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Federal National Mortgage Association Message Board

  • mardermj mardermj Aug 16, 2008 10:55 AM Flag

    Buying out FNM Common IS CHUMP CHANGE!

    You want stability in the market place, you want to nationalize this industry, $11B, about $10 a share, and everybody walks away, and we're a lot closer to fair, as if fair counts anymore.

    The total package of common stock is CHUMP change! C.H.U.M.P. CHANGE.

    No there's no guarentees in the current law, but look at the advantages--instead of Soviet style nationalization, you get full faith and credit for the NEXT iteration of stock when the next time these entities are brought back into the market place.

    This is a nickel dime expense, one one HUNDREDTH of the ANNUAL economy, to show investors full faith and credit of the United States extends to them also, and encourage future investment in these entities when they once again regain the marketplace.

    It's just a thought, if you're going to work this right, work it right all the way.

    $10 for what once was a $70 stock is no "bailout"

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    • You're 100% correct on the "stability" end and if we are looking at nationalization a Bear Sterns type deal at $10-15 pps will prevail. Will never go to zero and leave the commons on the street...would be too much downside on the "full faith psychology" and the lawsuits would be a drain on a quick recovery.
      I personally think the October 1 Housing Bill recovery options will clean up most of the problem mortgages and either quick big block 40-cents on the dollar sells or foreign greeen card deals will put a close to this chapter of gross irresponsibilty on the part of the Feds and financial community.
      FNm/FRE won't even need the government bailout money and will stay as is. I think a year from now both stocks will be back to their highs of &70 pps and most of you will be kicking yourselves in the arz for not buying.
      I also see a massive uptick in MO since that industry will come under FDA regulatories and eliminate bs lawsuits and excessive state income tax on tobacco. Folks gonna light up again on cheap ciggies.
      QUICK DIDDY: Somebody has their crosshairs on RAD....expect quick pop to five bucks.

    • "Full faith and credit" for common stock. A sad commentary on the death of the American entrepreneurial spirit.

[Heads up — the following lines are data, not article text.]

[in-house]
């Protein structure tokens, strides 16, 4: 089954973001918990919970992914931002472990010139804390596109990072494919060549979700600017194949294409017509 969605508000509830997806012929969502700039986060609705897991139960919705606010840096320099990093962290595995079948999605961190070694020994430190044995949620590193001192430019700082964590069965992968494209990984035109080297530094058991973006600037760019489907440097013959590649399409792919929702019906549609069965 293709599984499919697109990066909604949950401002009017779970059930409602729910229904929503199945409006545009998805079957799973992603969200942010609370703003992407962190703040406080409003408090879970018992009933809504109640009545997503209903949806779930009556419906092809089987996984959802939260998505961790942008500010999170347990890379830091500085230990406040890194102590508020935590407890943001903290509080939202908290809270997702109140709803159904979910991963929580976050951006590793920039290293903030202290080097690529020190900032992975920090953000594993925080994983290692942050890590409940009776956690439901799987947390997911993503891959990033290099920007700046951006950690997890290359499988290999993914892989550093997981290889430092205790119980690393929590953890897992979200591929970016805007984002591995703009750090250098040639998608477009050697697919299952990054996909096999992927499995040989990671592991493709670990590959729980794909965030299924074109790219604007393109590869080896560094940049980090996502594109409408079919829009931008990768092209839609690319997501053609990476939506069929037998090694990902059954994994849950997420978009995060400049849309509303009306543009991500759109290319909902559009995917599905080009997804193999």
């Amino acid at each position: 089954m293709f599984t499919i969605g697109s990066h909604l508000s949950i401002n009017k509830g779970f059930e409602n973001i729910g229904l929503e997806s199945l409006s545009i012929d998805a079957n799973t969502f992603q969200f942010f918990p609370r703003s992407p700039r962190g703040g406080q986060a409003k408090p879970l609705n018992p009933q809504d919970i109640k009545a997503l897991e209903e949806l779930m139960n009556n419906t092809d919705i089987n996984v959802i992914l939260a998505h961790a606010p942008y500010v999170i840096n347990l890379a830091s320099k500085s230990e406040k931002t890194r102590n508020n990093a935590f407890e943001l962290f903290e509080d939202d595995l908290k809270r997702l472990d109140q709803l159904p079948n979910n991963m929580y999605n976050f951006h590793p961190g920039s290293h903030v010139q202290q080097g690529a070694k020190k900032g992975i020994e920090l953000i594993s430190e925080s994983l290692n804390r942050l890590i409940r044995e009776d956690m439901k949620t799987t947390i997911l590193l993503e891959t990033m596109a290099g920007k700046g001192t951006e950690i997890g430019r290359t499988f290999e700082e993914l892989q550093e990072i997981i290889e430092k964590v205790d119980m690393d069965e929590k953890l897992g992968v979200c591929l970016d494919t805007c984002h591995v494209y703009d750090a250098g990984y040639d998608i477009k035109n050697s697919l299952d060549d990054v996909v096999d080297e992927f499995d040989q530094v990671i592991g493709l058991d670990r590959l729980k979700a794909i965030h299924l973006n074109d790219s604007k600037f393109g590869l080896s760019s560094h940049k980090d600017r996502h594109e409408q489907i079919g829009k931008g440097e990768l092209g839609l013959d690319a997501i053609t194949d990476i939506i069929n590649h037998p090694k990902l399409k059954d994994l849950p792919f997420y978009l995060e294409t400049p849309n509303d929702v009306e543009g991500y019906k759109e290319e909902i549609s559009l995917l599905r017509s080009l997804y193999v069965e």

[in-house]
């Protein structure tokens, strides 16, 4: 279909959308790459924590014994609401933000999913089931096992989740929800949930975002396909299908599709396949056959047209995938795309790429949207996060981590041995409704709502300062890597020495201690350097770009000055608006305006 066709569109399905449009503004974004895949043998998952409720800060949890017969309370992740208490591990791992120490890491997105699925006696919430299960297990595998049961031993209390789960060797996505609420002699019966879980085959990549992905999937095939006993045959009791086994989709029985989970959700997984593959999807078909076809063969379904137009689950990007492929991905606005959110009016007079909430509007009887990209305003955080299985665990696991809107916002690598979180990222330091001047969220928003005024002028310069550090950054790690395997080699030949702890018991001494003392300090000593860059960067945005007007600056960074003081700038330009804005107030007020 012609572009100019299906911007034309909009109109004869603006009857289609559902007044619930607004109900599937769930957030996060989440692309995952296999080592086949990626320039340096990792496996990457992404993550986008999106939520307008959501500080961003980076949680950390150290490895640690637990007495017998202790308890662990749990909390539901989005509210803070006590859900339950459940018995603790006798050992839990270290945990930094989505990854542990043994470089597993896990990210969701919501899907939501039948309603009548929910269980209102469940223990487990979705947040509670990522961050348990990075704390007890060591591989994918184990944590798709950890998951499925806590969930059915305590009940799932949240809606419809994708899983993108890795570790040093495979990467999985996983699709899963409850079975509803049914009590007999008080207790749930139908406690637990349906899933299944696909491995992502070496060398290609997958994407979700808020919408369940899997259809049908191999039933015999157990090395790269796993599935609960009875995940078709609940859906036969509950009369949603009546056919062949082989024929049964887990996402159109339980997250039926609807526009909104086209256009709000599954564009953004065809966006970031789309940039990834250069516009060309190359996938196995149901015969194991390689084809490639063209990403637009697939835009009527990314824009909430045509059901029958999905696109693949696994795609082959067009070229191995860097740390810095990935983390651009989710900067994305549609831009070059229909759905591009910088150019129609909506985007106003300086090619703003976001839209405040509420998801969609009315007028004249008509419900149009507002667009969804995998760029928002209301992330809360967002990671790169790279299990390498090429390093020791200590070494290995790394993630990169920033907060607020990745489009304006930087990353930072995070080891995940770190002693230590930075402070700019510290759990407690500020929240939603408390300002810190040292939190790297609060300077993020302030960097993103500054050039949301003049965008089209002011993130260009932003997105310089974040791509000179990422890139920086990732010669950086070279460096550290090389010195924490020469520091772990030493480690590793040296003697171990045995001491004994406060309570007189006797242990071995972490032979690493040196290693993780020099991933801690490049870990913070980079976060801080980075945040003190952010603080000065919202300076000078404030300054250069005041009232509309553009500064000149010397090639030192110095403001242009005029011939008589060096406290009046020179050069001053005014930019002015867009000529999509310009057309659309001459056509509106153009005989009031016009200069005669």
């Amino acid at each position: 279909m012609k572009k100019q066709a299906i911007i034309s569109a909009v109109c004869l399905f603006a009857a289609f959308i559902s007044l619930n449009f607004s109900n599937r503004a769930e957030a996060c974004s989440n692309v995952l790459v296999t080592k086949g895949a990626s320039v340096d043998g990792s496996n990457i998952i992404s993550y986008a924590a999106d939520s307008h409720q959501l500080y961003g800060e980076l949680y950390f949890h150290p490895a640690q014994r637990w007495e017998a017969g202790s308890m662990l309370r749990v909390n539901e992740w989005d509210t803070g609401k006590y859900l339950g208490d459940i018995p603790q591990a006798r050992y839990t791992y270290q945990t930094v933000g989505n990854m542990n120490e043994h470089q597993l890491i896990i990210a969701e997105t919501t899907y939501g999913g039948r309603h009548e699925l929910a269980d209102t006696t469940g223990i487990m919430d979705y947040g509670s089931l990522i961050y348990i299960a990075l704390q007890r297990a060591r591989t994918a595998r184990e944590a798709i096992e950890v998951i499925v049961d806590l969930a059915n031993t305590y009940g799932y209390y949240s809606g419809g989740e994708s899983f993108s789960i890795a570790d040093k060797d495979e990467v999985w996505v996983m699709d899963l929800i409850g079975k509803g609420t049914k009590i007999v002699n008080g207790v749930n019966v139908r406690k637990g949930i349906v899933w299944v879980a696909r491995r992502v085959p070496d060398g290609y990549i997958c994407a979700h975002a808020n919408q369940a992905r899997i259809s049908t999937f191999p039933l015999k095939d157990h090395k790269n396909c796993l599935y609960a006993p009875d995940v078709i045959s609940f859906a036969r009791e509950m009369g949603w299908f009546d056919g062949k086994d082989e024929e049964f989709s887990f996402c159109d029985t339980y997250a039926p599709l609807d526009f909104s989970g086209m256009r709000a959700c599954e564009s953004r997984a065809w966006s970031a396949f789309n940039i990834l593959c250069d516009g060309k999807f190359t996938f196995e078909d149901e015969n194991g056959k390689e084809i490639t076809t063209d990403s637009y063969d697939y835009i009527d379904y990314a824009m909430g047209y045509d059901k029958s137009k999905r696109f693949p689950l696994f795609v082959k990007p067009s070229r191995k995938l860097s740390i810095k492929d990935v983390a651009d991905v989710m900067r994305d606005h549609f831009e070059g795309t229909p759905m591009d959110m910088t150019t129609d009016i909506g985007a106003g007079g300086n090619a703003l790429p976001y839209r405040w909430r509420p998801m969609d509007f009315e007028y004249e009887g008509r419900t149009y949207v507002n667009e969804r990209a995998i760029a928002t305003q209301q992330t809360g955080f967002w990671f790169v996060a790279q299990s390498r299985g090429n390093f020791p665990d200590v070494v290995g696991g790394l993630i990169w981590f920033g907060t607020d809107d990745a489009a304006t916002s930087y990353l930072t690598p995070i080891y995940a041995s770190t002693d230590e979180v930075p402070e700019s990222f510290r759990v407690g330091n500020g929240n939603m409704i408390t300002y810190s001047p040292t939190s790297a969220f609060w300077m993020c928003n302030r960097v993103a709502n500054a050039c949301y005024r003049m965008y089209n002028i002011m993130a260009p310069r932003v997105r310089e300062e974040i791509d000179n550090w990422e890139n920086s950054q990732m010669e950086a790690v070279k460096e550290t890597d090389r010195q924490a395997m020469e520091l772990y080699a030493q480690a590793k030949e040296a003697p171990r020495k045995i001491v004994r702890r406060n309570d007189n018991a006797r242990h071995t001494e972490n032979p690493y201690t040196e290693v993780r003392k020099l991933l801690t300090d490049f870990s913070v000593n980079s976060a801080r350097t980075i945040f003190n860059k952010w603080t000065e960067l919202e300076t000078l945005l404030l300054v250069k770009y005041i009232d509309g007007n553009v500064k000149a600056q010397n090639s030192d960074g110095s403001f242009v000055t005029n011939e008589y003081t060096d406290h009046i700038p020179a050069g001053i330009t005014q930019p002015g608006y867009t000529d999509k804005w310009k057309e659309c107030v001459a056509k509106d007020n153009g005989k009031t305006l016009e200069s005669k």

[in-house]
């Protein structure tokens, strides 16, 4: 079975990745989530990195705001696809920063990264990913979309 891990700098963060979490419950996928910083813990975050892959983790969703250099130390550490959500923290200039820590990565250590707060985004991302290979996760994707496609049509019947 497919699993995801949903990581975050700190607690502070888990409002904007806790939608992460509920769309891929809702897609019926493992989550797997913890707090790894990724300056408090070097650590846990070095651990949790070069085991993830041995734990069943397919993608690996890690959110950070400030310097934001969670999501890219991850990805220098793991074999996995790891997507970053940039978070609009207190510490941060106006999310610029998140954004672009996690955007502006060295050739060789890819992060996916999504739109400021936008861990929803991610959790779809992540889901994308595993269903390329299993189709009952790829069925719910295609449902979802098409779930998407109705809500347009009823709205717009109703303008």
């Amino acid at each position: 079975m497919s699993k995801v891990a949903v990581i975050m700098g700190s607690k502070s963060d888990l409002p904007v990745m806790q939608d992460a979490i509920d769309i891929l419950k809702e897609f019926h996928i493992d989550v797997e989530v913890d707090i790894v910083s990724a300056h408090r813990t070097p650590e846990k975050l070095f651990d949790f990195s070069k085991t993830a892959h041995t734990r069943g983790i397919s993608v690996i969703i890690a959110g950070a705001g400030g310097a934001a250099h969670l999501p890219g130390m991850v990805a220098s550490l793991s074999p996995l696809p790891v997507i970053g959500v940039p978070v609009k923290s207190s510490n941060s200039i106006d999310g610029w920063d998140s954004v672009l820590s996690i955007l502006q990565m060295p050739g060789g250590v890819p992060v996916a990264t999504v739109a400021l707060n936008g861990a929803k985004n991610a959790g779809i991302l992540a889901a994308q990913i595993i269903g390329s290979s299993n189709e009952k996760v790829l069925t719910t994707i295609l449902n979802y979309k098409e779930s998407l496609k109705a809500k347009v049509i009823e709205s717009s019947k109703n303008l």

• 1 Reply to franphilly
      • If you're worried or lamenting all that's left is full faith and credit, may I remind you that psychology of the market is just about all that is being played:

        a. with extra Fed driven liquidity crashing into higher loan standards at a refi headquarters near you,

        b. all that is left after we went off the gold and silver currency standards 1933 and 1971 and left with greenbacks (or is that gayly colored mauve and puce-backs?)

        c. all that is left after we twisted the arms of central banks to dump commodities and buy dollars these past three weeks...

        Lament all you want, we've got other tools in play, armtwisting, bombs, invasions, nationalizations, mortgage "short sales" at 65 pennies to the dollar (all carried off balance sheet of course) tax losses carried as assets ( my God, break out the paddles, my CPA just went debib!)

        That's the kitchen sink kid, and what it says is, these two companies, FNM of the thirtees, and its poorer neighbor FRE which has to float 10B more stock soon....those tools are making sure you may make a buck on the downside, but that is about it....

    • The valuation of a stock is in it's worth, performance, efficiency, projected outlook, earnings, etc. FNM stock is worth ZERO. Rewarding bad behavior isn't going to happen. The co. will go into Gov. recievorship, the stock will be worthless and this pathetic and worthless co. will not have to weigh on the entire market any longer.

      • 1 Reply to nathangresham001
      • If you value FNM as a financial, you're right. If you view it as a start up with big losses, you're dead wrong.

        Real estate got ahead of itself, wasn't regulated, and deserves oversight by the govt that put it in business, this company alive since the thirtees. The thirtees were marked by the Deprression, and the banking of America and mortgages were likewise bankrupt.

        Life's a do over, and FRE and FNM, especially FNM, can weather the storm.

        No snapshot of FNM health this next four quarters, will avail itself of anything but gloom and doom.

        They need a year, not ninety day wonders, and those who have faith will be rewarded.

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